All eyes on Delaware – and a promising challenge for the world’s richest man

Where does this billionaire jurist and party shit come from? McCormick grew up in Delaware as a small-town girl, with two teachers as her parents. She did wonderfully well in school, attended prestigious universities, and ended up putting all her fancy degrees to work for people of limited means. She now heads the Delaware court that has become the primary ring where America’s biggest corporations settle their internal disputes.

And the beatings on Tesla became fierce. On one side: the corporate executives of Tesla, Musk’s creation that became the world’s largest supplier of high-tech electric cars and trucks. On the other, a shareholder challenge to the corporate insider who has fabulously enriched Musk and his closest cronies.

Musk’s current Tesla CEO compensation plan, notes CNN Business, handed Musk “the greatest compensation package for anyone on Earth from a publicly traded company.” The plan’s key “performance” indicator: Tesla’s share price. The higher this price, the more Musk pockets new Tesla shares. Last November, that connection had inflated Musk’s personal fortune by as much as $315 billion.

Musk’s personal net worth currently sits at “just” $189 billion, still enough, according to the Bloomberg Billionaires Index, to rank as the world’s largest personal net worth, some $30 billion more than the value. net worth of the second richest person in the world. By comparison, in March 2018, the month Musk Tesla’s compensation deal went into effect, some 40 billionaires worldwide passed Musk on Bloomberg’s billionaire charts.

In 2018, leading shareholder advisory firms recommended Tesla shareholders dismiss the compensation deal that Tesla’s board of directors – a panel that included Musk’s brother and various close friends – wanted to hand over to the company’s fearless leader. Tesla’s board CEO compensation plan, an analysis of Institutional Shareholder Services noted, has provided Musk with “compensation opportunities over the next 10 years that eclipse those of top executives at the most public companies.” important and most profitable”.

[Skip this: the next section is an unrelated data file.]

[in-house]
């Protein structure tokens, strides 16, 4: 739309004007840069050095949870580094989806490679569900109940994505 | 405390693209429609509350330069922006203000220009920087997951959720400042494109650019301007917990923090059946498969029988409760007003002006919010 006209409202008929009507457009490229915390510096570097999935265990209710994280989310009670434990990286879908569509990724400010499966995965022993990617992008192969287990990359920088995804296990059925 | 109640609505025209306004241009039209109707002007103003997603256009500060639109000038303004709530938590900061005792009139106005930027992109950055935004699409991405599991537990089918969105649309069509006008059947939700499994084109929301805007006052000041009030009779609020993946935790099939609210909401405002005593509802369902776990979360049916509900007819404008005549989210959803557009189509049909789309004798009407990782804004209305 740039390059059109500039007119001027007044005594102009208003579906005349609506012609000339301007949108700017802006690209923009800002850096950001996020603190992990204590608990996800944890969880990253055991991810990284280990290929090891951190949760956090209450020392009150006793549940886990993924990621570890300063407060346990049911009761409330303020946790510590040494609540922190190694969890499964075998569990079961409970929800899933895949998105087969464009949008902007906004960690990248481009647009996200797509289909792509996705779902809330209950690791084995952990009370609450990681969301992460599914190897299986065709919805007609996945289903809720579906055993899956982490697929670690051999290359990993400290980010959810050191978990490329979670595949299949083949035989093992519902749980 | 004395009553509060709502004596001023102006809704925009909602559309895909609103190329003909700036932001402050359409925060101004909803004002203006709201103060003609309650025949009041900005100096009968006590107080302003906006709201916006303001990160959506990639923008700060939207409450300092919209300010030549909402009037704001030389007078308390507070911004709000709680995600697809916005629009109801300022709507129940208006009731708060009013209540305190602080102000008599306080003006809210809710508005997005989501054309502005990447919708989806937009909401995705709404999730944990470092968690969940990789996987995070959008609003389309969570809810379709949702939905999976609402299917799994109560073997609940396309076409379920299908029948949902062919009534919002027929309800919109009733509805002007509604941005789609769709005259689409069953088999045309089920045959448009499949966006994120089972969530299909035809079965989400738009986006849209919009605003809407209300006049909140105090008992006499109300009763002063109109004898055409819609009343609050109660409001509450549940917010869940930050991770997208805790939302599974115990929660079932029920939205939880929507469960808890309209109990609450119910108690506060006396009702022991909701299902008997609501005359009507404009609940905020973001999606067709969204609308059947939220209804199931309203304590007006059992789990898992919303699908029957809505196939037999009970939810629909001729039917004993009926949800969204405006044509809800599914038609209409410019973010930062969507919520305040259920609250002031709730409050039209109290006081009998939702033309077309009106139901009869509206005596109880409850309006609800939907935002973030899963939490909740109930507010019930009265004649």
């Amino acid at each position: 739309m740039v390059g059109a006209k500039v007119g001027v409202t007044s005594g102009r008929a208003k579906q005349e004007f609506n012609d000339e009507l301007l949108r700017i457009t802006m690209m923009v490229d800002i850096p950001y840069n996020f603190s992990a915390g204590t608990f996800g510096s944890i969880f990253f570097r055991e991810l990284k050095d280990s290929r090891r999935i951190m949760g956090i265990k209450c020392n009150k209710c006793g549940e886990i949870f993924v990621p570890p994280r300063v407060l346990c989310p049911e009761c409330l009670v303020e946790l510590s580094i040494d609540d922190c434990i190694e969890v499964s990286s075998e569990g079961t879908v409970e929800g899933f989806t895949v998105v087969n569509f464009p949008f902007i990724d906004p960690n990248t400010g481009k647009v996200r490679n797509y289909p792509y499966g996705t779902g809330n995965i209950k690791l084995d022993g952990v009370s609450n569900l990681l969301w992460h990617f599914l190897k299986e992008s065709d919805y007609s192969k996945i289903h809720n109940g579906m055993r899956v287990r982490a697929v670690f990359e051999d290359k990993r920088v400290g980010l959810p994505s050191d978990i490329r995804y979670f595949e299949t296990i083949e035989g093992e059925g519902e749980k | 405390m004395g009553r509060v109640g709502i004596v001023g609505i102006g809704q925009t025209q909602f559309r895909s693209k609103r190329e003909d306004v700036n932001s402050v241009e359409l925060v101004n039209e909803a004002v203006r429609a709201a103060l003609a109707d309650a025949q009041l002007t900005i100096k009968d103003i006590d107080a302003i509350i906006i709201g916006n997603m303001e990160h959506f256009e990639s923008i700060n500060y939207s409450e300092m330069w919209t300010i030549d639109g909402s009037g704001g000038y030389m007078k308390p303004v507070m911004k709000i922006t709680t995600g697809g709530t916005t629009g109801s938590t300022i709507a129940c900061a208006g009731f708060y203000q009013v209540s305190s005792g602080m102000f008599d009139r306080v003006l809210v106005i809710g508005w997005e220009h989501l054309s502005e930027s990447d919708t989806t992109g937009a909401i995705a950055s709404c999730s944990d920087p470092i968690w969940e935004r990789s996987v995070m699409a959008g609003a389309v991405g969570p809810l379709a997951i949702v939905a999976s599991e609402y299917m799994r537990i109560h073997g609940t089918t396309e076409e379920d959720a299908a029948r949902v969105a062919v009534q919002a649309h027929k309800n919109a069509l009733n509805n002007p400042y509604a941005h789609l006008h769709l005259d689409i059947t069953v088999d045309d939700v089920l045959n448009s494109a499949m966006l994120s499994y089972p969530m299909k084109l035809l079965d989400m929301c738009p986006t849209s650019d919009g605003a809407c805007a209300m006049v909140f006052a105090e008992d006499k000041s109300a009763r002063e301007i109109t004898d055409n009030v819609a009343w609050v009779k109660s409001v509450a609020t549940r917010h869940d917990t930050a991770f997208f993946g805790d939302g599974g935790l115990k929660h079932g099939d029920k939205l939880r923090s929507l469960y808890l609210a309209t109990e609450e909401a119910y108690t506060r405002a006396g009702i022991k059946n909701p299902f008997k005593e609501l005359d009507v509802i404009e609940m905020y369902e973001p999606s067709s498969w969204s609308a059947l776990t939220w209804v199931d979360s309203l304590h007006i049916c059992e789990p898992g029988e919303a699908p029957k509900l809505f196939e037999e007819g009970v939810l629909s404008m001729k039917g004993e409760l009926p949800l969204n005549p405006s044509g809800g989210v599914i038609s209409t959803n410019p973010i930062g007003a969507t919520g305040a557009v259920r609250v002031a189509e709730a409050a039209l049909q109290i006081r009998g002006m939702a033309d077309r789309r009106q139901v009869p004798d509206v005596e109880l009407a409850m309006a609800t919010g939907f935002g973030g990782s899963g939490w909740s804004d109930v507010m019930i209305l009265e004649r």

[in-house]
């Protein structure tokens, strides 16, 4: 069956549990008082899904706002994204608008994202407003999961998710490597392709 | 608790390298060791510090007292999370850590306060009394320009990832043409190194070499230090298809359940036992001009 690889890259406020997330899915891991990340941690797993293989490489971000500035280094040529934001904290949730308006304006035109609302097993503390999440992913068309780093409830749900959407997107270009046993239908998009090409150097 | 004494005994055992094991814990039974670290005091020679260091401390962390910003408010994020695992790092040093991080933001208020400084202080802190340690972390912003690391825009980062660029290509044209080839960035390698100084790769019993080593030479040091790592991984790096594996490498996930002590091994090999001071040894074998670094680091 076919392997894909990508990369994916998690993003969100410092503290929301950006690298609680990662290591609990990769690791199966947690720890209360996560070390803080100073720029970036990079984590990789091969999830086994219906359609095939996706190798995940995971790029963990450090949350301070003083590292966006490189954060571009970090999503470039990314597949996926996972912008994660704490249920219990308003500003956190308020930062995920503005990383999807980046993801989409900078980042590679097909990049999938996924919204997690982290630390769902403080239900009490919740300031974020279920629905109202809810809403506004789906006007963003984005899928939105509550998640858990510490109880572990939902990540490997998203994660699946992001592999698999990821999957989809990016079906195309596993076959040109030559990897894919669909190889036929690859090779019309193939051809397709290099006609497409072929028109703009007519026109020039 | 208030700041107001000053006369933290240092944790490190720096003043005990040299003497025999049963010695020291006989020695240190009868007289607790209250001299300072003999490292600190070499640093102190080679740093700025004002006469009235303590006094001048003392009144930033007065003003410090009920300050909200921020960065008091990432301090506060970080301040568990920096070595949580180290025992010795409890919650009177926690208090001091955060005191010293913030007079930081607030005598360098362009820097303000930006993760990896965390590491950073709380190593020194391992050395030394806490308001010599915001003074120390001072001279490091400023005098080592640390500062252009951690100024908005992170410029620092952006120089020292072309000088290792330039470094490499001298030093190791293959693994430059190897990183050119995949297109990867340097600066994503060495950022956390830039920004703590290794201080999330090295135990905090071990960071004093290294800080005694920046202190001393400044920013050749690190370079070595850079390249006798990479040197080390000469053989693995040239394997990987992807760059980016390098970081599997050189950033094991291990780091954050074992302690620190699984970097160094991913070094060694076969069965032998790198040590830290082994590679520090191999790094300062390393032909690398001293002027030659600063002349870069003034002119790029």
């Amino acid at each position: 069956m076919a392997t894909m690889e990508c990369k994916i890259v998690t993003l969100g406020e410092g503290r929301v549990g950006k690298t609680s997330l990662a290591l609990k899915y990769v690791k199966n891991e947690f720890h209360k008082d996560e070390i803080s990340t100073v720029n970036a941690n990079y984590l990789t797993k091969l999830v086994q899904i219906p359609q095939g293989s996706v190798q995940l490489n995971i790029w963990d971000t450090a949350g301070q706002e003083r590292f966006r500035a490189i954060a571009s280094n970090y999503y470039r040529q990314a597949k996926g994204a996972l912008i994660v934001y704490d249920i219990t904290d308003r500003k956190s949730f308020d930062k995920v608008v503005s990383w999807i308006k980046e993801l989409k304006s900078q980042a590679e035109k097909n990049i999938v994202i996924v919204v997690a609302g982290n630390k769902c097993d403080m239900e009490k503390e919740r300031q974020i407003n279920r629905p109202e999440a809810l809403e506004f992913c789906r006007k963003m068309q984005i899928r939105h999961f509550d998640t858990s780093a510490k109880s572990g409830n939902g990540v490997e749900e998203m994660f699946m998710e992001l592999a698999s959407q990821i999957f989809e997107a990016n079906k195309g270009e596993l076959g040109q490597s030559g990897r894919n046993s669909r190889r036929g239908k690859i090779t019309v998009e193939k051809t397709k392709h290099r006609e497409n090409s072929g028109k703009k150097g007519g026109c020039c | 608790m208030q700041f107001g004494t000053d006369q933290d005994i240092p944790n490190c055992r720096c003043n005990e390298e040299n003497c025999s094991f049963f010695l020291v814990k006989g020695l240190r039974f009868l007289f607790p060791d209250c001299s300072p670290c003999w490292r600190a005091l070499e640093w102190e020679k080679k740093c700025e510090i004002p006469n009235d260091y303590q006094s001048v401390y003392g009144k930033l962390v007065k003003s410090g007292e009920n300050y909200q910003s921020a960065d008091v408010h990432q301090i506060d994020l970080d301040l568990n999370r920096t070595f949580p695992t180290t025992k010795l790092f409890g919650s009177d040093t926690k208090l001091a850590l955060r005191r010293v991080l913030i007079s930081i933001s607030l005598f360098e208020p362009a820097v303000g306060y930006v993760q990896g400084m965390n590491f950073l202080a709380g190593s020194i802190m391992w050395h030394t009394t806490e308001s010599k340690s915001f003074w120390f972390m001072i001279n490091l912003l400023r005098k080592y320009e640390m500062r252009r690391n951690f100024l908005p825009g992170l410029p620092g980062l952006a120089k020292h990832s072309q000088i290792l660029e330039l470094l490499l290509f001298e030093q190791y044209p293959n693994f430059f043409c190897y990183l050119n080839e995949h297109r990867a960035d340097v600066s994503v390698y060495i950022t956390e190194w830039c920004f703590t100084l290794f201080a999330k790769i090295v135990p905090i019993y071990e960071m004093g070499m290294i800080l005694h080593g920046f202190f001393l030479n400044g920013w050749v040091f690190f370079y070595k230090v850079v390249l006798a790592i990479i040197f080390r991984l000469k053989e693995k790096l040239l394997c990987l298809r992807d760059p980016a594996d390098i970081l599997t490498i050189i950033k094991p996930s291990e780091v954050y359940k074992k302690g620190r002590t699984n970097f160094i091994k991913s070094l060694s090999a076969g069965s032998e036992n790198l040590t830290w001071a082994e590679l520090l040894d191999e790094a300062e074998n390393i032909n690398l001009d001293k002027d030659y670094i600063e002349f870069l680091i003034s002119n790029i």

Musk himself, the ISS analysis added, already had plenty of incentive to work hard for Tesla’s success. He even owned 22% of Tesla shares before its new CEO compensation deal would go into effect.

Shareholder Richard Tornetta agreed with that analysis and filed a lawsuit against Musk’s compensation plan months after Tesla’s major shareholders greenlighted the deal in 2018. That litigation, now a class action lawsuit, has made its way through the court system. from.

The trial on the merits of the lawsuit finally began earlier this week before Delaware Court of Chancellor Kathaleen McCormick. His decision will likely be made within the next three months.

McCormick’s previous decision against Musk came in a case that involved his decision to walk away from a deal he made last spring to buy Twitter. Musk subsequently, after McCormick’s decision, had no choice but to go ahead with the purchase, and now he’s wildly trying to get the others – he’s already fired the half of Twitter’s workforce – are paying the price for its impulsive, overpriced takeover bid.

But even if McCormick comes out against Musk again in the current Tesla case, Musk will still walk away fantastically and unreasonably rich. On the other hand, he will not leave happy. Musk’s ongoing Twitter debacle and now the Tesla litigation have damaged his reputation as an unprecedented business “genius”, which should be a fatal blow.

During cross-examination in McCormick’s Tesla courtroom, for example, Musk once had to admit that Tesla’s original vision did not come out of his own personal genius, something he has claimed for years. .

In Elon Musk, America now sees clearly, we don’t have superheroes. Musk turns out to be as flawed as the rest of us. The only difference: the richest man in the world, at the end of the day, has the power and the wealth to make others pay for his missteps.

Musk also benefited, unlike the rest of us, from billions in taxpayer subsidies. Documents to his electric car, solar panel and spaceflight businesses – all “long-term start-ups”, the Los Angeles Times detailed — gave his businesses their secret sauce. These grants launched Musk’s unprecedented personal fortune.

So what can we do to prevent yet another “brilliant” entrepreneur from building a fortune on our ideas, our work and our taxes? We can start withholding subsidies from companies that pay their top executives hundreds of times more than they pay their workers. We can tax the rich at much higher rates.

And we can put Elon Musk on top of a rocket and send him where he’s always wanted to go – to Mars.

Sam Pizzigati co-edits His latest books include The case of a maximum wage and The Rich Don’t Always Win: The Forgotten Triumph Over Plutocracy That Created America’s Middle Class, 1900-1970. Twitter: @Too_Much_Online.

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